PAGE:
If you are involved in legal proceedings regarding an estate and/or going through the probate proceedings on behalf of a deceased loved one, you may need Letters of Administration. As these are essential legal documents, it is important to not only know what they are but also how to obtain Florida Letters of Administration.
What Are Letters of Administration?
When a probate judge appoints a personal representative (or executor/executrix) for a probate estate, he or she will issue legal documents to do so. These legal documents are referred to as “Letters of Administration” or “Letters Testamentary.” Once these documents have been issued, the personal representative’s official duties begin. That said, there are several steps in this formal administration process.
How to Obtain Letters of Administration in Florida
As mentioned, if you are the family member or personal representative of a deceased person’s estate in Florida, you may need letters of administration to initiate the probate process. Not having these important legal documents will prevent you from accessing financial institutions, insurance companies, tax returns, etc. These institutions are key to estate administration processes such as distributing assets to heirs, settling debts, etc. Here are the steps to obtain letters of administration in Florida:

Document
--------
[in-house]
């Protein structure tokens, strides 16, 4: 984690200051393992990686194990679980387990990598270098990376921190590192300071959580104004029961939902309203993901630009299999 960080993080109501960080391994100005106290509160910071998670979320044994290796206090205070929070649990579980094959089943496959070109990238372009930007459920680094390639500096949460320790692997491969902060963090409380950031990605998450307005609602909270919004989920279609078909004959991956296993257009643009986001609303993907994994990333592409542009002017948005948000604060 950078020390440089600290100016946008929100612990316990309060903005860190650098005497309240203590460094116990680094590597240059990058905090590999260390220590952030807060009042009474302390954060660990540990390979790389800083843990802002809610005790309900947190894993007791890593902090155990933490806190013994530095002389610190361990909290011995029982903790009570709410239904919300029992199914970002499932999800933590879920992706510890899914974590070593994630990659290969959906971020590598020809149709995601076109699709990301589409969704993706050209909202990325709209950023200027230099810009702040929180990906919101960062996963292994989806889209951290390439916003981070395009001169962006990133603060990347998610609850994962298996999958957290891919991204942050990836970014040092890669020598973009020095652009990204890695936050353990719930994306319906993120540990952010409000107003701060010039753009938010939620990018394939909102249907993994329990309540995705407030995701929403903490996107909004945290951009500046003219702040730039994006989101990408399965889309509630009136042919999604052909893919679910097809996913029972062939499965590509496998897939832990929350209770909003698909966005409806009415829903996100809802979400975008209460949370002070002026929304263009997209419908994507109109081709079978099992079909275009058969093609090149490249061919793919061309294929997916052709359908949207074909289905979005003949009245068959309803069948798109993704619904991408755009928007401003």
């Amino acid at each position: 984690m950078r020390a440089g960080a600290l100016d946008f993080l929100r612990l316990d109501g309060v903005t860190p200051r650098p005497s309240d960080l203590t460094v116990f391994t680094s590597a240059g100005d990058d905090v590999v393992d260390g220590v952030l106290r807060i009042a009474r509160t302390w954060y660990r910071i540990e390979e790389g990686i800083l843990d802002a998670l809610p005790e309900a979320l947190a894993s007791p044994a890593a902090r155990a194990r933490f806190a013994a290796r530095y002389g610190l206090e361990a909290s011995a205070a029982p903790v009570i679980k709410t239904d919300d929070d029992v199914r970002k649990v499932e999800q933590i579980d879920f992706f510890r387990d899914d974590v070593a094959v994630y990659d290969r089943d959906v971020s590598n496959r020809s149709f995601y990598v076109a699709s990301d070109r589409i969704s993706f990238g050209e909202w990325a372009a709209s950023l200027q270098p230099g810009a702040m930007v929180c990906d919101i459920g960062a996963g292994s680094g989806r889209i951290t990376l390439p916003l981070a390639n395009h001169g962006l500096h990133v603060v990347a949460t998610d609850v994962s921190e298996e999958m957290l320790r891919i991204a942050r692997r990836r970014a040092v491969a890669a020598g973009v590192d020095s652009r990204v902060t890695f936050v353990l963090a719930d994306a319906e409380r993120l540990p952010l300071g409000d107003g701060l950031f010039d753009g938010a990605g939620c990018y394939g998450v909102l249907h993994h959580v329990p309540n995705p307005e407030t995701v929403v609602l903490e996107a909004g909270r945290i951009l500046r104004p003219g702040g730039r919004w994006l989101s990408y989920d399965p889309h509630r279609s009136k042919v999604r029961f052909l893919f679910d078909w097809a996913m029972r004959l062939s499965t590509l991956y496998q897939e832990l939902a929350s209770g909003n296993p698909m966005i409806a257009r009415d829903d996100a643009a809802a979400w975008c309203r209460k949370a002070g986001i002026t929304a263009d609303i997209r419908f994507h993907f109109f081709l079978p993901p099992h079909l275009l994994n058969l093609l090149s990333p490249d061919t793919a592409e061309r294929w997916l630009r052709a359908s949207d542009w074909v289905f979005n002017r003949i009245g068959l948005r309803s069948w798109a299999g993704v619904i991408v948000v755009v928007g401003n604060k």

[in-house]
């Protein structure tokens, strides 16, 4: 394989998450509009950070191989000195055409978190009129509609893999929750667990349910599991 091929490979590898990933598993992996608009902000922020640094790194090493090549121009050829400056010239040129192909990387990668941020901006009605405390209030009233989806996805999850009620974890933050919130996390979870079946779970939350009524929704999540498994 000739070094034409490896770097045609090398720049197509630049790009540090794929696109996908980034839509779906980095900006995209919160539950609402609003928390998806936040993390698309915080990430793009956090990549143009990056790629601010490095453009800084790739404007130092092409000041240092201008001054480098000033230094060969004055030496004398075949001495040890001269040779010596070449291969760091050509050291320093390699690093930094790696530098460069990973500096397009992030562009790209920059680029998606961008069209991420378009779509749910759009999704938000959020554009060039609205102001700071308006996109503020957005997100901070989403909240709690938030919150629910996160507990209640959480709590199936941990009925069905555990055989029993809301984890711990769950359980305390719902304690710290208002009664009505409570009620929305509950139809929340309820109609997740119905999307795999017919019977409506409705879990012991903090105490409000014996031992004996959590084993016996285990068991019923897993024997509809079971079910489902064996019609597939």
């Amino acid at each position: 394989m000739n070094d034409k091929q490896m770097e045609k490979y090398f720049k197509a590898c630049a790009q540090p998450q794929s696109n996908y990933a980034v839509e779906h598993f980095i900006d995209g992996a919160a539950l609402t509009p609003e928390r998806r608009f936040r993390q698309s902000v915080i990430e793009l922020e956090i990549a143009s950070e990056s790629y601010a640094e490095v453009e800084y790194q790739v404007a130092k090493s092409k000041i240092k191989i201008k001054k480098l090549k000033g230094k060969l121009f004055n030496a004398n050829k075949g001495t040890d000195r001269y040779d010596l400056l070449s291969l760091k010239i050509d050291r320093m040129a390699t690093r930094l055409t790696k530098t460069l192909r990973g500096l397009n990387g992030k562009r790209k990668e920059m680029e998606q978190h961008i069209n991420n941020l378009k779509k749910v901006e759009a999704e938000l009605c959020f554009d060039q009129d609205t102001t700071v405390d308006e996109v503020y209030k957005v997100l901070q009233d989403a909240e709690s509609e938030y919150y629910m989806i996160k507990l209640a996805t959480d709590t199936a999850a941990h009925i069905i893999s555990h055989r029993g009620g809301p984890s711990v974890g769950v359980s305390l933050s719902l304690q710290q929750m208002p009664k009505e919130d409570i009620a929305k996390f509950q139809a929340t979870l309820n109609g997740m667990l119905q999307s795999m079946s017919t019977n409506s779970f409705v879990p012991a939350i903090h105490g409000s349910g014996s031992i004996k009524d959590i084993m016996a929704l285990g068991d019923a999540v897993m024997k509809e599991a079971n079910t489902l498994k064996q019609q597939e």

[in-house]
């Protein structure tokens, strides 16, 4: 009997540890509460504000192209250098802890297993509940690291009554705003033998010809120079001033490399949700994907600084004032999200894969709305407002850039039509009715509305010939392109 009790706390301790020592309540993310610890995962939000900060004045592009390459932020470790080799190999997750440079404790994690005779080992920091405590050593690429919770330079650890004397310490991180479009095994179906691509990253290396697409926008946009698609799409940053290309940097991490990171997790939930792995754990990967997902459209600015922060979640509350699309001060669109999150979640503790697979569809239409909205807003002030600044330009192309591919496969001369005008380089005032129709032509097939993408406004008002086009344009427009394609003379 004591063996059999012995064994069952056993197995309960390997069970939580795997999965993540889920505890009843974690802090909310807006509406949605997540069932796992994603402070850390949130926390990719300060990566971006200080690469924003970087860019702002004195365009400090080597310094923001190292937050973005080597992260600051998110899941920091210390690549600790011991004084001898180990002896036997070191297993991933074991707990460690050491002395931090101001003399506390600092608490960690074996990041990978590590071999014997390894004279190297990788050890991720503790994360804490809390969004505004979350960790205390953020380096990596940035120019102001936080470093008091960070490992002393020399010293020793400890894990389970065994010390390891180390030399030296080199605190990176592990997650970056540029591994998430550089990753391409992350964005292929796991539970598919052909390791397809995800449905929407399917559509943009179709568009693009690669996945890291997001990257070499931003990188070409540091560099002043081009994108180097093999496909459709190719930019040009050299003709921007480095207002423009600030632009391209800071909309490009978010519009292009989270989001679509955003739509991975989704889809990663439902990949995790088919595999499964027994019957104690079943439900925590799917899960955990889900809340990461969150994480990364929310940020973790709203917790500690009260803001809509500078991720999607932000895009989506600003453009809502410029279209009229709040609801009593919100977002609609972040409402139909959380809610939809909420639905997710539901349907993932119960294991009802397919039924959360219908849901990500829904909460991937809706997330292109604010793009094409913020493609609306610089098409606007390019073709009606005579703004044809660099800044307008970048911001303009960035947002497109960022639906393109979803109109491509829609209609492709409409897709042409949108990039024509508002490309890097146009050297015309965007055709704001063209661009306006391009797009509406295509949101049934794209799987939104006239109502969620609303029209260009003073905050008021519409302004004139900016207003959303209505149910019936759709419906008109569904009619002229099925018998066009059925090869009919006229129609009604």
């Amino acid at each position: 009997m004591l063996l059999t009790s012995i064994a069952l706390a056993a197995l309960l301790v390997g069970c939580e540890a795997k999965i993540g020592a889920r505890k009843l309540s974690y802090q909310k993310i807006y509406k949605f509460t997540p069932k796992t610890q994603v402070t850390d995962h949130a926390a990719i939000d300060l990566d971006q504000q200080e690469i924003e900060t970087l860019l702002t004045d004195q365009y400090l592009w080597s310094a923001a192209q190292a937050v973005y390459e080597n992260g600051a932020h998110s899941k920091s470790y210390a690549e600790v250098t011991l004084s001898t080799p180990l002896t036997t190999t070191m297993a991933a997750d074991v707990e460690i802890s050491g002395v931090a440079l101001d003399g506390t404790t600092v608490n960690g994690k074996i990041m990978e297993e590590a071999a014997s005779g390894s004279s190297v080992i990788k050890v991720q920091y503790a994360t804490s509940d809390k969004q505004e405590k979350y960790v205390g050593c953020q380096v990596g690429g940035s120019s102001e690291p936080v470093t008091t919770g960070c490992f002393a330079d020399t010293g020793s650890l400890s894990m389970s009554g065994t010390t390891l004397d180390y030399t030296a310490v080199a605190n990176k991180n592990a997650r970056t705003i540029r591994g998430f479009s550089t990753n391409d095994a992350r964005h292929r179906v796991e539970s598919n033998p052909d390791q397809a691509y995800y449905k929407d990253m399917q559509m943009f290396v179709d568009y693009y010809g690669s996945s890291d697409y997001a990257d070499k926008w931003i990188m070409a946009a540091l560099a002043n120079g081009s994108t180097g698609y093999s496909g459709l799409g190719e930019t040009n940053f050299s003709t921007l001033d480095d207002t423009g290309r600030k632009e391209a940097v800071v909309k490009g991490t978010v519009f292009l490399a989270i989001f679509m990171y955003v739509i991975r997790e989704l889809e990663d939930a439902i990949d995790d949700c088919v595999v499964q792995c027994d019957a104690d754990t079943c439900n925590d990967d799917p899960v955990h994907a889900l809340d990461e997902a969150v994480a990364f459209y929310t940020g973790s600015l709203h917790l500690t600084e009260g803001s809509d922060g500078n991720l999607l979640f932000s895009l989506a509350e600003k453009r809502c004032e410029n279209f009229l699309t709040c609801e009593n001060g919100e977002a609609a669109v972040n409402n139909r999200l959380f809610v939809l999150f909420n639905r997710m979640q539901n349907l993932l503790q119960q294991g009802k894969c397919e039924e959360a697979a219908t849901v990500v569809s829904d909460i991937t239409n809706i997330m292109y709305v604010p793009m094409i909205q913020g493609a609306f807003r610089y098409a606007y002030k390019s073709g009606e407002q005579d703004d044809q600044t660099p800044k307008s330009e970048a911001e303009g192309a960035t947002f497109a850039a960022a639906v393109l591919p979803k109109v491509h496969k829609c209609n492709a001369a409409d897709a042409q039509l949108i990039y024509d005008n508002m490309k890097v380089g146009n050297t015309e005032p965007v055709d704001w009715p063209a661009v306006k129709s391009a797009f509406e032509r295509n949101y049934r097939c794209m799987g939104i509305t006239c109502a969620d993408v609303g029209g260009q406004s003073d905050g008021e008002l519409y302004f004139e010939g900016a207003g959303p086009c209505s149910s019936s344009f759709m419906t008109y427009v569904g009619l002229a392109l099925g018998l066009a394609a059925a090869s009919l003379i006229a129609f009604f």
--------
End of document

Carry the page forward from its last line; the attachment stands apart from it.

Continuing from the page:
- Florida’s probate law requires an original copy of the decedent’s will to be filed with the local circuit court clerk within 10 days of death.
- Please note, letters of administration cannot be obtained without an attorney, so you will need to hire a probate attorney in the time mentioned above to file the will as well for the steps that follow. (anyone can file the will – doesn’t have to be the attorney; however, we do file them for our clients)
- Once an attorney has been hired, the circuit court should be petitioned to “open the estate.” This involves asking the court to recognize the will as valid, formally appointing the personal representative, and filing and notarizing an oath of office. (it’s called an oath of personal representative, not an oath of office)
- You are now ready to obtain letters of administration. Your attorney will ask the probate judge to issue these necessary legal documents. In general, this process can take anywhere between one to four weeks.
I Have the Letters of Administration, Now What?
After going through the steps to obtain the Letters of Administration, the personal representative now has the power to act on behalf of the estate. It is important to consult with your attorney to ensure that you take the steps necessary to protect the assets of the estate for the beneficiaries and heirs. This is known as your “fiduciary duty” to act on their behalf. Depending on the size and/or complexity of the estate, you may be involved in processes that include property, real estate, bank accounts, vehicles, insurance policies, etc.
Remember, anyone who is a personal representative over an estate must obtain Letters of Administration to have the authority to act on behalf of that estate. While this is a common process in Florida courts, the law does require the involvement of a probate attorney. If you need an attorney to help with Letters of Administration in Florida, contact our knowledgeable staff today.